Together with the ITF (International Transport Workers Federation), we ran an installation presenting a VR documentary that we produced in Dakar, Senegal, at the annual World Bank ‘Transforming Transportation’ conference in Washington DC.
In Senegal, informal workers are faced with huge challenges to earn their livings, from 15 hour working days to abuse and exploitation from police and mafia. Our documentary follows a day in the life of Soukae Ka, exploring her world, inviting the influential attendees at the World Bank to walk a mile in her shoes, with the aim of helping to improve the lives of all those working in the informal transport sector.
“Its a heartbreaking story, which proves that all, the World Bank, the International Transport Workers Federation and all IFIS should make a joint effort and find better ways of how they can improve the life condition for these ordinary people, like the Bus conductor in Senegal. It is a challenging task, but it is doable and I think we can do a lot to help those people.”
Aliya Karakulova – World Bank – Senior Operations Officer
“I never knew that the working conditions were that difficult in Senegal, it was very informative and I can’t believe that they go so long without getting home, 6 days a week 12-14 hours per day its…I couldn’t imagine. Thats makes me feel very lucky to live here.”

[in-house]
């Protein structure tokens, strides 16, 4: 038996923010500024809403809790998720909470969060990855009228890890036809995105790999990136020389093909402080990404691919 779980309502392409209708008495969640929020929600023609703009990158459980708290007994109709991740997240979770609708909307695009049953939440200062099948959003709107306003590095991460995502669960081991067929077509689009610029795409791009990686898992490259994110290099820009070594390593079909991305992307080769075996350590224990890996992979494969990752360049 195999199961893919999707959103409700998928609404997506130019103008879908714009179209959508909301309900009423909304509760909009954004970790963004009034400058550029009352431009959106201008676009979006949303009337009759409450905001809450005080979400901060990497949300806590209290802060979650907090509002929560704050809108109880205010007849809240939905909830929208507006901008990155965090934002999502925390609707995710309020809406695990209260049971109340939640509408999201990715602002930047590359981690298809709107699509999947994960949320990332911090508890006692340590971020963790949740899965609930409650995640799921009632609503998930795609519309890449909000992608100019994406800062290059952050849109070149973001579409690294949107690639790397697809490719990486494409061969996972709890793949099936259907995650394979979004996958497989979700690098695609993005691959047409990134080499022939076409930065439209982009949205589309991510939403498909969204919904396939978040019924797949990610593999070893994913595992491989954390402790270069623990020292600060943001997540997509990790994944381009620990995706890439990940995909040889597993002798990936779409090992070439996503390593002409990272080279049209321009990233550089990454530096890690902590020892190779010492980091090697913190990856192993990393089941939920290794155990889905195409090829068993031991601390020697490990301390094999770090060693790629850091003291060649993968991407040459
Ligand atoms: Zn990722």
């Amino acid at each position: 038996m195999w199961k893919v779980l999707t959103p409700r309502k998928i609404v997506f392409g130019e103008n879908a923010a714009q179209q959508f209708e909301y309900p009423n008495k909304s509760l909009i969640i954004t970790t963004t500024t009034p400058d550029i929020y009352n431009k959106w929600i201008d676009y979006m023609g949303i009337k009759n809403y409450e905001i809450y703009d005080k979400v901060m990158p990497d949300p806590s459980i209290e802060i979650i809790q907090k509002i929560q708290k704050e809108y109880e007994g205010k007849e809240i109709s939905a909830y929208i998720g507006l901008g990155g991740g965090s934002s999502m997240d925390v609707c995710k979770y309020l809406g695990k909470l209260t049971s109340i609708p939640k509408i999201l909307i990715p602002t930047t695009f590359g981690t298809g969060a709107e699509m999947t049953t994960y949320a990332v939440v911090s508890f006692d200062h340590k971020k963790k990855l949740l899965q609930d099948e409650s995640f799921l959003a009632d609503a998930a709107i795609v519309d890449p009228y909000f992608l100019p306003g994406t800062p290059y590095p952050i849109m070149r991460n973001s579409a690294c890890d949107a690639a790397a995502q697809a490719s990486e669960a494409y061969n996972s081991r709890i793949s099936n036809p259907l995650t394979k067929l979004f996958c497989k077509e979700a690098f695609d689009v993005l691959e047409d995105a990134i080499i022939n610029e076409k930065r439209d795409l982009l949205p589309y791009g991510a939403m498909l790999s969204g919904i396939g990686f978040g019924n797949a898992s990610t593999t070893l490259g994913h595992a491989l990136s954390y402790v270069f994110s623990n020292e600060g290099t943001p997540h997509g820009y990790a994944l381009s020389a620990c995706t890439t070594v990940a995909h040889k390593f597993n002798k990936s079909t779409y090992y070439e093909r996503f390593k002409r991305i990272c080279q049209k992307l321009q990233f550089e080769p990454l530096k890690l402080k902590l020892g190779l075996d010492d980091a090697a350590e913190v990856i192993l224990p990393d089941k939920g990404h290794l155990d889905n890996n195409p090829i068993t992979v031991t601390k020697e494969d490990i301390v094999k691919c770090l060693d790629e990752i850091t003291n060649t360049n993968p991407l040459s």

Elizabeth Boren – World Bank – VR Developer
“I’ve been working directly in urban transport in African cities, and it still comes as a surprise to me how much this medium can give you an insight – helping you to understand – what is happening on the ground. I analyse these issues on a daily basis, and this video still gives me a completely unique perspective. Fantastic.”
Fatima Arroyo Arroyo – Urban Transport Specialist
“You have a great sense of what the the issues of workers in this sector are – not just physically, but psychologically. In those few short minutes you get a real glimpse of how difficult the job is, what goes into it for 14h hours a day, the conditions that she works in as well as other people working in the informal sector in Senegal.”
Wesley Uhl – World Resources Institute